Then there were the critters and I mean nasty critters. We were set up in a cane field just out side a village one night and I was off guard trying to get some sleep. I heard this horrible rukus coming through the cane field and raised up to grab my weapon because the first thing you think is Charlie penetrated the perimeter. When I raised my head up something hit me like a ton of bricks. I mean, it rang my bell. I heard the next position (M-60) open up on something in front of it. I just dropped my head back down because I felt like Cassius Clay had just hit me with a hard right. I rubbed my cheek and felt something wet. I reached for my field dressing to clean my face off and laid down to go back to sleep. The next morning we were getting our rucksacks packed and Doc Word walked over to me with a big smile on his face and told me to bend over. I thought “what the hell”. Doc told me to feel my face. I had three scratches on my cheek . He said bend over so I did and he gave me a tetnus shot on the spot and grabbed my arm to take me to the next position. Right in front of it was the biggest damned rat I had ever seen. That was what had laid me out running through the cane field. Of course everyone got a kick out of that and didn’t let me forget that incident for a couple months.

The leeches were nasty little critters. When you walked through a rice paddy or across a slow moving stream you would invariably pick up some unwanted guests that wanted to ride on you. When we would take a break or set up for the night you would take a cigarette or some skeeter repellant and knock the little creatures off because they would dig into your skin and you would leave part of them in your skin if you just pulled them off so you had to knock them off with a smoke or bug juice.

Snakes were another problem. We were setting up to take a day’s break from humping in a small three hooch area in the middle of some dry rice paddies. I was getting ready to take a well deserved nap on my air mattress (they were like gold, the only way you got an air mattress was one someone that had one got hit and was medevaced out). We had an Australian reporter humping with us for a couple days. Just as I laid down on my nice comfortable air mattress he brought a machete down across the end of it. I was torqued because he cut my air mattress to shreads. I jumped up and was ready to deck him and he had his hand held up so I didn’t hit him. He then reached down and lifted up part of a snake about 8 inches long. I then thanked him. It was a bamboo pit viper, commonly called a two stepper. He bites you and within two steps you are dead. Nasty little critter.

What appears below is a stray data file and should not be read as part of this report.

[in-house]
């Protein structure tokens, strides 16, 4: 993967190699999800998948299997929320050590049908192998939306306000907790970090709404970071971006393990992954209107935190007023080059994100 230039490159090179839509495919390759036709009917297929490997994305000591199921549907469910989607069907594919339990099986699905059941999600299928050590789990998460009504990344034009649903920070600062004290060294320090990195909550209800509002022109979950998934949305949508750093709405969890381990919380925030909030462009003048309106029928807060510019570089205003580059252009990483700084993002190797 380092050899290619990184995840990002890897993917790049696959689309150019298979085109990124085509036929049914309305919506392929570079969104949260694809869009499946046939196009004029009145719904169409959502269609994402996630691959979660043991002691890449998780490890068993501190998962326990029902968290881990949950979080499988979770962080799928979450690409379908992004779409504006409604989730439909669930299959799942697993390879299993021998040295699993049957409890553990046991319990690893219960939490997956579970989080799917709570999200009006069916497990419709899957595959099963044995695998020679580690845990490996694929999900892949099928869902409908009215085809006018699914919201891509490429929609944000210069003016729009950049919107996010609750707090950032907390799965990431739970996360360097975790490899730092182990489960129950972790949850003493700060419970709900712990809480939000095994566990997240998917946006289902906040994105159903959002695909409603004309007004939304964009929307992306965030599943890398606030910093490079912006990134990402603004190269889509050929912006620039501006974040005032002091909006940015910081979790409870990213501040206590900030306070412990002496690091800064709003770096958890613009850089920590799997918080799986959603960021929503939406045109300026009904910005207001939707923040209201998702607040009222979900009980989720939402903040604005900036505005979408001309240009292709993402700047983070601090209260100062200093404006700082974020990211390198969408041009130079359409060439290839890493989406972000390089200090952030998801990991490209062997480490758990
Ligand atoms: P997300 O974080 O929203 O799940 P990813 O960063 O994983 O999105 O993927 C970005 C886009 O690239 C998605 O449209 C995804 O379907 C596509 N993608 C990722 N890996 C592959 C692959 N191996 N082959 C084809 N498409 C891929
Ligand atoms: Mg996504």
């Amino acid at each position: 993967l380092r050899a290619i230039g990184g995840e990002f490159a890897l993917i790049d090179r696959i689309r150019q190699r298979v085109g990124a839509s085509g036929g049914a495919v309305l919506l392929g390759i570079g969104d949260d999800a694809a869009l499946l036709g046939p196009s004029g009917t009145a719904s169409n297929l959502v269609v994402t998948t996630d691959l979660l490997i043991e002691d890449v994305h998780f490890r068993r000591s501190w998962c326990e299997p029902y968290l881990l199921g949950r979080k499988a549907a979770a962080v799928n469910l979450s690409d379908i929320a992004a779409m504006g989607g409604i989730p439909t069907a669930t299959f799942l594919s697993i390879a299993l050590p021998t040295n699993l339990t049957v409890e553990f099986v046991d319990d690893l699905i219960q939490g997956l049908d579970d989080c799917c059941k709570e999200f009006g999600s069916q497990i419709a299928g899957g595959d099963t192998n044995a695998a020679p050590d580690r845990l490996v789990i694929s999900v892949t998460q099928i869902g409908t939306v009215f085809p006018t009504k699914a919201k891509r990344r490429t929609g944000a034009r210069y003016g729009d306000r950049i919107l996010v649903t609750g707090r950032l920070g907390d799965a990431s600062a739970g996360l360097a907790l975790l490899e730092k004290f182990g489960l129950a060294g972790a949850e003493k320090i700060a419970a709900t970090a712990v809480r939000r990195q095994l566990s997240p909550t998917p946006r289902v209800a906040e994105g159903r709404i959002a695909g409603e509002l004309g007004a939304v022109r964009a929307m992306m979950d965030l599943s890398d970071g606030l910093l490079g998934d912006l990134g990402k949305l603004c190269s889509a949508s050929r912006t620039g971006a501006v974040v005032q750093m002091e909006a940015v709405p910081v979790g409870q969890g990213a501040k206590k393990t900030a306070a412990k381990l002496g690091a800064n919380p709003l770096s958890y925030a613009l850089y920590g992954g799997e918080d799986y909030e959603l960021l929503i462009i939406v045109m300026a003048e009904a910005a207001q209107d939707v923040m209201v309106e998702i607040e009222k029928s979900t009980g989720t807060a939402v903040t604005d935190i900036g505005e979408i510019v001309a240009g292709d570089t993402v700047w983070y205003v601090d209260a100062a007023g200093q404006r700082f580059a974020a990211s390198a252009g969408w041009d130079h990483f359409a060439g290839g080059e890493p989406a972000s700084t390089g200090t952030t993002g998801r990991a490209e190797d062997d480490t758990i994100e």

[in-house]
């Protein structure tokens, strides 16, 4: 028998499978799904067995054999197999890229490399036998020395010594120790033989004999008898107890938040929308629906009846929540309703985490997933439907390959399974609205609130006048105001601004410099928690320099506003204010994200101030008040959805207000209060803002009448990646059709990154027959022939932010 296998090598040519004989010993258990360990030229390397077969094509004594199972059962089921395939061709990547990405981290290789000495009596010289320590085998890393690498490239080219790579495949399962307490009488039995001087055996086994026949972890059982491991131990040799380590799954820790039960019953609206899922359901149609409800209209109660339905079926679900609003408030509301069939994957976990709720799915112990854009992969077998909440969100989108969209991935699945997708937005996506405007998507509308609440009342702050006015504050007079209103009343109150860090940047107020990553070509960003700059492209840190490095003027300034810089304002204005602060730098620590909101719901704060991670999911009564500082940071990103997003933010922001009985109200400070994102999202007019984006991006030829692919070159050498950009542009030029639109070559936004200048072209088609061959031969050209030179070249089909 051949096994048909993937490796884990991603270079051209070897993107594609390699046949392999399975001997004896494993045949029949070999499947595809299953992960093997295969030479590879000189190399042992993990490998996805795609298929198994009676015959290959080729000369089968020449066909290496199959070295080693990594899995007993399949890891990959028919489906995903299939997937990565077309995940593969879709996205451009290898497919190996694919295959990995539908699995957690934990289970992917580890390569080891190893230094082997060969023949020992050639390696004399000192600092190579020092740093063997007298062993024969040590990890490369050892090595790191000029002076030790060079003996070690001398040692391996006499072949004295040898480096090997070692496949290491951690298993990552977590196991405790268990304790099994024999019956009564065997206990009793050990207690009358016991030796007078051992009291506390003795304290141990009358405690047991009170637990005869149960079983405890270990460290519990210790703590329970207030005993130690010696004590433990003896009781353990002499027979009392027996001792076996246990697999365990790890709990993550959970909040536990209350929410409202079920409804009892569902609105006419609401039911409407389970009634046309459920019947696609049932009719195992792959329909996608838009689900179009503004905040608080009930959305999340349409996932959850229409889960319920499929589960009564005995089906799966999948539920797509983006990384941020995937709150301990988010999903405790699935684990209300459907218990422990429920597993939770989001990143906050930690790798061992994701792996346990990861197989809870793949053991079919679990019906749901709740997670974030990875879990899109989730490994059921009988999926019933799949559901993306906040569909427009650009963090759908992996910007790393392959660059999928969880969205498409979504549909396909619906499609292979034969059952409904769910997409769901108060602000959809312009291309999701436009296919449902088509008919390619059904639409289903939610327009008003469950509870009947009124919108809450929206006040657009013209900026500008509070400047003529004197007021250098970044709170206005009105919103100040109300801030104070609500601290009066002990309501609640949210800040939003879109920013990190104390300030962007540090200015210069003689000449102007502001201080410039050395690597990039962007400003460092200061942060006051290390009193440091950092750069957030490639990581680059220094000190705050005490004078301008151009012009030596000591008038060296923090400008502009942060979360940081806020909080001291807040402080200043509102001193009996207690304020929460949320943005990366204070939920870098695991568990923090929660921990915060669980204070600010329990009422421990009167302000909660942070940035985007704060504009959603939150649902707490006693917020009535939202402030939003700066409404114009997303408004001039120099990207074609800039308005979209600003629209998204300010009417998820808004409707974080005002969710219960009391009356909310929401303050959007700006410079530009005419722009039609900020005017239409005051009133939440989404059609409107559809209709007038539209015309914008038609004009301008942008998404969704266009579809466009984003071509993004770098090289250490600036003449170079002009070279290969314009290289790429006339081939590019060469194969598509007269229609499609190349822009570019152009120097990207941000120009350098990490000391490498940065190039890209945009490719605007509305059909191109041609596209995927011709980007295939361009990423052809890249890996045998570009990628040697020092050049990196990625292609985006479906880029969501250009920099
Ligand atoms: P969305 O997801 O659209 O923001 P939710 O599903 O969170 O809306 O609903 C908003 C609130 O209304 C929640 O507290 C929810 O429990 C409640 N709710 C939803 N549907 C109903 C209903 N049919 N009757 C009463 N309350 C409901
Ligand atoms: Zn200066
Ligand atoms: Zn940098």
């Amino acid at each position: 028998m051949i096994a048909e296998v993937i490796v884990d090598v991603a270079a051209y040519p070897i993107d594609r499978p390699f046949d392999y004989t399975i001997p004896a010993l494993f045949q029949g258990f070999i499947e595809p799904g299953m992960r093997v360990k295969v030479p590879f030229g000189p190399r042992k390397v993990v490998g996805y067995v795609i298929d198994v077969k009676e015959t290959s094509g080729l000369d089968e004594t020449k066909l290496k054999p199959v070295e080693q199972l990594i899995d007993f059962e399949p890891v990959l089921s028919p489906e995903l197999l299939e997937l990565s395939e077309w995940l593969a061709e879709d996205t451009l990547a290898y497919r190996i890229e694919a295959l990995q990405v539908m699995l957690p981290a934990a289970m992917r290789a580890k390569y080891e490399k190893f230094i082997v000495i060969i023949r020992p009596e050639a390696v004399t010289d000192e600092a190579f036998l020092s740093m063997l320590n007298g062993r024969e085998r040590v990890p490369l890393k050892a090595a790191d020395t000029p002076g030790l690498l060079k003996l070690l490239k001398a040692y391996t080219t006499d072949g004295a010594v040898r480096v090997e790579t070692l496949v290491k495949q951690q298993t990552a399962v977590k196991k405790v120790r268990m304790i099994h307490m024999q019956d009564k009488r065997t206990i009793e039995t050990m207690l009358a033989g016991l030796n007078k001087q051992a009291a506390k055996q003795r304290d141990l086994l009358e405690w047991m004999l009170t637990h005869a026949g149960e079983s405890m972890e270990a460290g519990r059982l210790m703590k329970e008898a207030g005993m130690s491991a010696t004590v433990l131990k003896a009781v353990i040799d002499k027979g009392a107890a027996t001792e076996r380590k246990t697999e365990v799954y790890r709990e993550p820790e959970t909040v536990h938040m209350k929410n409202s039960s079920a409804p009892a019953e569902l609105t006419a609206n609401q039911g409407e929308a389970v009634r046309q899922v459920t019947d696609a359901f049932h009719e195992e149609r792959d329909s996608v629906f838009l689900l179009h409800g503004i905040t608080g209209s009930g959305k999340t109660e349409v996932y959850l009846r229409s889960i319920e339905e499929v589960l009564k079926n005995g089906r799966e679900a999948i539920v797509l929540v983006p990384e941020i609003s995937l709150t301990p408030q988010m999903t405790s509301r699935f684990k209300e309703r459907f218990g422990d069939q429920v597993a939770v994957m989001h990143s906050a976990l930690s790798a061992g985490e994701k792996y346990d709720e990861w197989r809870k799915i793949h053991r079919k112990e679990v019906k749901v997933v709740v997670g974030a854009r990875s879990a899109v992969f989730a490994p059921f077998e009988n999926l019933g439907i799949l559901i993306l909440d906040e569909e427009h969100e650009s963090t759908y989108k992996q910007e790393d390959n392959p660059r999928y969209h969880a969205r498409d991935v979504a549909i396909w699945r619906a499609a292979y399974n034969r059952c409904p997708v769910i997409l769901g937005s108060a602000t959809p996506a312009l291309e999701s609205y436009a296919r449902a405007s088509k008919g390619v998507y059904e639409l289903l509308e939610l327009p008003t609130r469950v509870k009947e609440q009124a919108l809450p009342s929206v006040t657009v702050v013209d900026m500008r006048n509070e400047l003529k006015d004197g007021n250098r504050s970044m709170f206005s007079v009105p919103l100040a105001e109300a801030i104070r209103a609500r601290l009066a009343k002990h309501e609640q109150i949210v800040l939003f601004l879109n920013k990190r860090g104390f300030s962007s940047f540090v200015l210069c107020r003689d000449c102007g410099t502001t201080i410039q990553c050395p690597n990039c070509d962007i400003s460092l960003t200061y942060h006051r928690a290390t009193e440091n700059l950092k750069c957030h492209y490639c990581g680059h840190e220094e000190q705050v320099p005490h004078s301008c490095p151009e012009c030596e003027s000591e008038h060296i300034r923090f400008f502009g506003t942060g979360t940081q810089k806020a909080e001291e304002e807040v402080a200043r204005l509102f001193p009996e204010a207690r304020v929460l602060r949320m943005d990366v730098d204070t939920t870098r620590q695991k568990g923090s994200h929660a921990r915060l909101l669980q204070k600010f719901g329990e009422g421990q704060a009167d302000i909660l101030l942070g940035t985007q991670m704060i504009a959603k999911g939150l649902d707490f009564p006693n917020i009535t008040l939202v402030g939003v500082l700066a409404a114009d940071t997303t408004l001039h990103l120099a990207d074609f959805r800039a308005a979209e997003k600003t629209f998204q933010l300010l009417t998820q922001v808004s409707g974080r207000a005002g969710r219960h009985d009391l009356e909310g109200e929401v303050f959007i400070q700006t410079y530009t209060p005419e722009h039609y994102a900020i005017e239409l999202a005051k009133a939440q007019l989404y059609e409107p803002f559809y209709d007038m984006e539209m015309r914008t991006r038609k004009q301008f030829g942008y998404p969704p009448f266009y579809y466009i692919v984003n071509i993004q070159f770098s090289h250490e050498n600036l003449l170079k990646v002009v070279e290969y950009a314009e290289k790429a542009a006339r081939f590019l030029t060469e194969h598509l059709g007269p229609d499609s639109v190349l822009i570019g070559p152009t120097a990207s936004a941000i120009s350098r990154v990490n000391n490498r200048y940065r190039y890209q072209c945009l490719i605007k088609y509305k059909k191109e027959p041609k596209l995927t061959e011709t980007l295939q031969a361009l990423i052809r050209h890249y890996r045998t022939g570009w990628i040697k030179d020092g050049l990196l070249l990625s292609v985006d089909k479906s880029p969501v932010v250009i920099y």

Another time we were set up on a forward fire support base and Doc was over in the headquarters bunker. Eddie Harris stuck his head in my bunker and said to come on because I had to see this. Doc had killed a 6-7 foot King Cobra in their bunker. There were four of them standing there getting their picture taken holding the snake.

Needless to say, there were many other things we had to fight beside Charlie. The environment was a big obstacle to overcome. Elephant grass would cut the dickens out of you. Wait a minute vines (thorns) would scratch your legs all to hell as you tried to fight your way through them. Sometimes the vegetation was so thick men would have to take turns on point hacking through the jungle making a trail with a machete.

Many different kinds of enemies in the jungle besides man and we had to cope with them all.